PopSugar's Rebranding Means Fashionologie, FabSugar, and ShopStyle Have All Been Folded Into One Site

If you've typed www.fashionologie.com into your browser over the past week, you might've been surprised by where you ended up. That's because PopSugar, the company that owns Fashionologie, as well as ShopStyle, FabSugar and 12 other fashion, health, celebrity, shopping and fitness sites, has rebranded. Why the drastic change in strategy? I talked with Lisa and Brian Sugar last week about the new face of PopSugar.
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If you've typed www.fashionologie.com into your browser over the past week, you might've been surprised by where you ended up. That's because PopSugar, the company that owns Fashionologie, as well as ShopStyle, FabSugar and 12 other fashion, health, celebrity, shopping and fitness sites, has rebranded. Why the drastic change in strategy? I talked with Lisa and Brian Sugar last week about the new face of PopSugar.
Fashionologie's new look.

Fashionologie's new look.

If you've typed www.fashionologie.com into your browser over the past week, you might've been surprised by where you ended up.

That's because PopSugar, the company that owns Fashionologie, as well as ShopStyle, FabSugar and 12 other fashion, health, celebrity, shopping and fitness sites, has rebranded.

The identities of those 15 individual sites have been folded into PopSugar, the company's biggest and most successful brand. (ShopStyle is now under PopSugar Shopping, and Fashionologie is under PopSugar Fashion News.) In fact, ceo Brian Sugar and editor in chief Lisa Sugar—who happened to be husband and wife—even changed the name of their company from Sugar, Inc. to PopSugar, Inc. The company reports that, as one site, PopSugar draws 30 million users a month, generating 250 million pageviews. That's huge for a women's interest publication.

Why the drastic change in strategy? I talked with Lisa and Brian Sugar last week about the new face of PopSugar.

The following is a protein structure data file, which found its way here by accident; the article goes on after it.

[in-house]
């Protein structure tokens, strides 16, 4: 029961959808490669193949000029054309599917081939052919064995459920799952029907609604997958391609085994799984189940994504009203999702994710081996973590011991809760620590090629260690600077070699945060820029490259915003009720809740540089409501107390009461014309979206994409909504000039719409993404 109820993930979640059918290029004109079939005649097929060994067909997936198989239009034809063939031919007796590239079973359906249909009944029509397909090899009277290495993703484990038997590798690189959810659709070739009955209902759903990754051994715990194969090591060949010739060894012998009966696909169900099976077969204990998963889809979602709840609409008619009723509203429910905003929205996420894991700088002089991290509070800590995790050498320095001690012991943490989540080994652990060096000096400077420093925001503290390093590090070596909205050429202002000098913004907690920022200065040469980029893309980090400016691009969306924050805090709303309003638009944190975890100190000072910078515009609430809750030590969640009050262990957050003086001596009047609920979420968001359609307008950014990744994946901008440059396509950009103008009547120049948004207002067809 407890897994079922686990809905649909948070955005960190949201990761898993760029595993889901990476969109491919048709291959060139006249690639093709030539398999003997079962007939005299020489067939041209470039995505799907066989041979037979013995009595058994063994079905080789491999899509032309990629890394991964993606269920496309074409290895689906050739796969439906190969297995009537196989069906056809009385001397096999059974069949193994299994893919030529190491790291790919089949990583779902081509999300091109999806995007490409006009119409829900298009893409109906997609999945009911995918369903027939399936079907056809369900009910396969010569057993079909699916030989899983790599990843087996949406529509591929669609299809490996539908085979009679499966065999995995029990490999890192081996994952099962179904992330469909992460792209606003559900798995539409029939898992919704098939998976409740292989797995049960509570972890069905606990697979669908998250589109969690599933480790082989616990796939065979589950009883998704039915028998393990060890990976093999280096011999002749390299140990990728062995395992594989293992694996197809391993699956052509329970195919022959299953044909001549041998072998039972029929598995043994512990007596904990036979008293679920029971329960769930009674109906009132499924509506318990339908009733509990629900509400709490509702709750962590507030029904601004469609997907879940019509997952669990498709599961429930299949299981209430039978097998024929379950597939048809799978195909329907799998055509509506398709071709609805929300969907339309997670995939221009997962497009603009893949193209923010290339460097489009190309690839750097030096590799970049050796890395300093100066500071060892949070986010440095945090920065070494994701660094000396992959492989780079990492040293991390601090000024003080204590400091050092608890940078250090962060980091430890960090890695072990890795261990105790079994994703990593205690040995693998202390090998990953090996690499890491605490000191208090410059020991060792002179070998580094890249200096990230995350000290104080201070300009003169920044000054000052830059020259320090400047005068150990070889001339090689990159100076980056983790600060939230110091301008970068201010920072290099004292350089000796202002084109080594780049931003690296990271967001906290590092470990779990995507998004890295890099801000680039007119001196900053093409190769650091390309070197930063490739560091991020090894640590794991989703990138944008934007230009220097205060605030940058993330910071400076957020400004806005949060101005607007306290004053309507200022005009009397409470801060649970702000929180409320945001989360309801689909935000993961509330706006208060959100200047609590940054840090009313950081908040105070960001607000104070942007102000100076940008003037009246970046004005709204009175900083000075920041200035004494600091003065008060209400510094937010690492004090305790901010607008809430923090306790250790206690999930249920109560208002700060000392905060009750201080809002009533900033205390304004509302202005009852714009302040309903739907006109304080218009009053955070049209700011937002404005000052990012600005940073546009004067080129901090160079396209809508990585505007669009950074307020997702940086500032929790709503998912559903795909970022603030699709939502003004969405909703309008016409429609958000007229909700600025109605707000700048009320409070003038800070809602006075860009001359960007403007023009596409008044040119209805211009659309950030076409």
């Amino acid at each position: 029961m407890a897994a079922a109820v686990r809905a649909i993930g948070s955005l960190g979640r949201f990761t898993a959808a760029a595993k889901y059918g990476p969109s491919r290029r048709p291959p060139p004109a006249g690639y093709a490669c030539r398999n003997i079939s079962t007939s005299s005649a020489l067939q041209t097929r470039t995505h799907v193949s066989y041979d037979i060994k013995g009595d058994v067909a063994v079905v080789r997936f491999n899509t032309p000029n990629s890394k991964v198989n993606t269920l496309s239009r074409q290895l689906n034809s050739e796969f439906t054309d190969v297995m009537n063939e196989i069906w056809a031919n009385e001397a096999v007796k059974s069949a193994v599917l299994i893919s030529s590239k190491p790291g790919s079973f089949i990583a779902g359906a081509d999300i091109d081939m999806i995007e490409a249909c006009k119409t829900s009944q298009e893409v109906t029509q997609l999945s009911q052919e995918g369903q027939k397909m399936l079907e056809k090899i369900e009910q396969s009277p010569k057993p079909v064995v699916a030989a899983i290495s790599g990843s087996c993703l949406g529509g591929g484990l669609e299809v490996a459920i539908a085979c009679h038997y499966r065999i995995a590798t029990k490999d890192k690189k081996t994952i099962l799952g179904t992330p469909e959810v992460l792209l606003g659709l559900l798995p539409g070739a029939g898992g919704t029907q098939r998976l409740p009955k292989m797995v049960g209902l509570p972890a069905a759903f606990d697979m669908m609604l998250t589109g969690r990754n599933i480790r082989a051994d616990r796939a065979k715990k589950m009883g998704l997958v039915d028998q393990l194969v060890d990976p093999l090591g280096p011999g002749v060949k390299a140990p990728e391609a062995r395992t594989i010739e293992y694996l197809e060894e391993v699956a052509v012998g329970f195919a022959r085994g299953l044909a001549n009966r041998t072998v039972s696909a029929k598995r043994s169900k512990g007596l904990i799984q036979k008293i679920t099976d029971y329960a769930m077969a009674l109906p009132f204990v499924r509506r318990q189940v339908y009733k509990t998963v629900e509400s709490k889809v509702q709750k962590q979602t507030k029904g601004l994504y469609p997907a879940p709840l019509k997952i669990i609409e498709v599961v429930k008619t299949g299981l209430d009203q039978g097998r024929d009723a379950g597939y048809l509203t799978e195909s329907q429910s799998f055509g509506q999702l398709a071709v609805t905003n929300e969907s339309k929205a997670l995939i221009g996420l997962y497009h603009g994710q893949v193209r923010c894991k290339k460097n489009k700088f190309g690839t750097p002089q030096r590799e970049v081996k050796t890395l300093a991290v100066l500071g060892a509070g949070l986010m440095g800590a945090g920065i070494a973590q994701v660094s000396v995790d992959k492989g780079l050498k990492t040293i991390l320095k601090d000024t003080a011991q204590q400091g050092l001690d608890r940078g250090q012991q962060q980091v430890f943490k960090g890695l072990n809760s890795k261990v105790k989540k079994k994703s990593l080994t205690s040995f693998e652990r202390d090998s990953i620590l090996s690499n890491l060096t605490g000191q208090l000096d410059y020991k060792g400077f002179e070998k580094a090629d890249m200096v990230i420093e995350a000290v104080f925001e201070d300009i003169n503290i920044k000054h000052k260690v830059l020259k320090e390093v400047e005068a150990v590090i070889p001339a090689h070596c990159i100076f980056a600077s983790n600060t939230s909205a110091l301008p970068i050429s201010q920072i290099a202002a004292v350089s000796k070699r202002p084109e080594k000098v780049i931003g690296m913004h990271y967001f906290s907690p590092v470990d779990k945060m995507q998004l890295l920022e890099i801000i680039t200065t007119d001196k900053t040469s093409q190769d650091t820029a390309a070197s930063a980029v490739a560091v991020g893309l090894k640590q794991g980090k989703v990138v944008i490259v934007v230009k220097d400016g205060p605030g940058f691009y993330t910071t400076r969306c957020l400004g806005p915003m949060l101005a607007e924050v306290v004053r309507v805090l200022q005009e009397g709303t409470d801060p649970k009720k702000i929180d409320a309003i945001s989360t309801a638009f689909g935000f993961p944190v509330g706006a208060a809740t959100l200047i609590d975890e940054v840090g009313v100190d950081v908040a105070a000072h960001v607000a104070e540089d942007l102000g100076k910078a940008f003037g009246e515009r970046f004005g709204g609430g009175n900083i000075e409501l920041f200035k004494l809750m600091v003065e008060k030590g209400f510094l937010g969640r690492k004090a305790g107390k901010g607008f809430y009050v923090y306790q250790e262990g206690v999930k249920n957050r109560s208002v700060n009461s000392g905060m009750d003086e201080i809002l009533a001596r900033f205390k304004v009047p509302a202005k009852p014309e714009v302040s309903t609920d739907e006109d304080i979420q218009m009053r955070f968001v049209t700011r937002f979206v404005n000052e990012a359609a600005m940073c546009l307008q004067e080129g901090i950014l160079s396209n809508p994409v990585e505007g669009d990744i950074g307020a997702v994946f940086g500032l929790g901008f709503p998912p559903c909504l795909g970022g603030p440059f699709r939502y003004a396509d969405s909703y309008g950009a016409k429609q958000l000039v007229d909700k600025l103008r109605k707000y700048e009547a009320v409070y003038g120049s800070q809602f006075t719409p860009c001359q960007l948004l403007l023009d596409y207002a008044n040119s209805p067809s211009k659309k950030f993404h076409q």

Fashionista: Why this new format, and why now? Brian Sugar: When we started the company [in April 2006] we thought that we were going to be like Conde Nast or Time, Inc.—big publishing companies that run websites, or blogs. But what we’ve found is that video has essentially just taken over in pageviews. It’s the future for us in terms of display advertising. It does better than galleries or polls: high production, a-list quality video. [With everything rebranded as PopSugar], it's like having one cable channel that has a bunch of different programming throughout the day—workouts, shopping, recipes. We look at ourselves more like an ESPN, or insert some awesome cable channel here, except we cater to shopping, celebrity and fashion and so on and so forth.

You got into the affiliate marketing game earlier than most with the acquisition of ShopStyle in 2007. Now you talk a lot about combining content and commerce. How is that reflected on the new site? Lisa Sugar: We’ll be tailoring the site to those who are already coming with their credit cards in hand by blowing out more shopping content. We’re capitalizing on what ShopStyle has already done—there will be headline changes, and more chances to execute on shopping.

PopSugar Shopping, which used to be ShopStyle.

PopSugar Shopping, which used to be ShopStyle.

BS: The voice stays the same. As for the editorial direction, think of PopSugar as the prominent example of content and commerce coming together. We want to make it easy for people who are going to buy something to be able to go and buy it. We’ve learned, because we’ve been doing it for so long, that getting people who are reading celebrity, fitness, entertainment, and fashion stories to buy something is really difficult. So we need to make sure that every time you’re on the site you know that you can shop. When the time comes that you want to go shopping, you’ll know where to go.

It sounds like having one brand to sell across all platforms would make working with advertisers easier. But there are other sites out there that are launching new domains instead of new verticals. What do you think about that?

BS: It’s hard for me to comment on the strategies of others. Selling banner ads with sponsorships is the least profitable way of making money on the internet. We have three vibrant revenue streams: display advertising, search advertising and commerce. With 15 different websites, getting Fashionologie folks to do other things was not as efficient as we’d like. We continue to create the same great content, but now we can market one brand to everyone, and have a halo effect across the brand.

How does your revenue break up? BS: It's 45% display, 45% search and 10% commerce. We think commerce has the biggest potential for growth. Last year, we launched a subscription box service. It went from 0 to 12,000 subscribers in six months.

And how much revenue did you bring in last year? BS: We're a private company, so we don't reveal those numbers, but I can say that we brought $450 million in retail sales to our commerce partners last year. [Most of that was through ShopStyle.]

There's a lot of competition in this space. Who What Wear, and Refinery29 in particular. Who are you watching closely? BS: I'm keeping an eye on Meredith and Time, Inc. merging.

Follow me on Twitter: @lapresmidi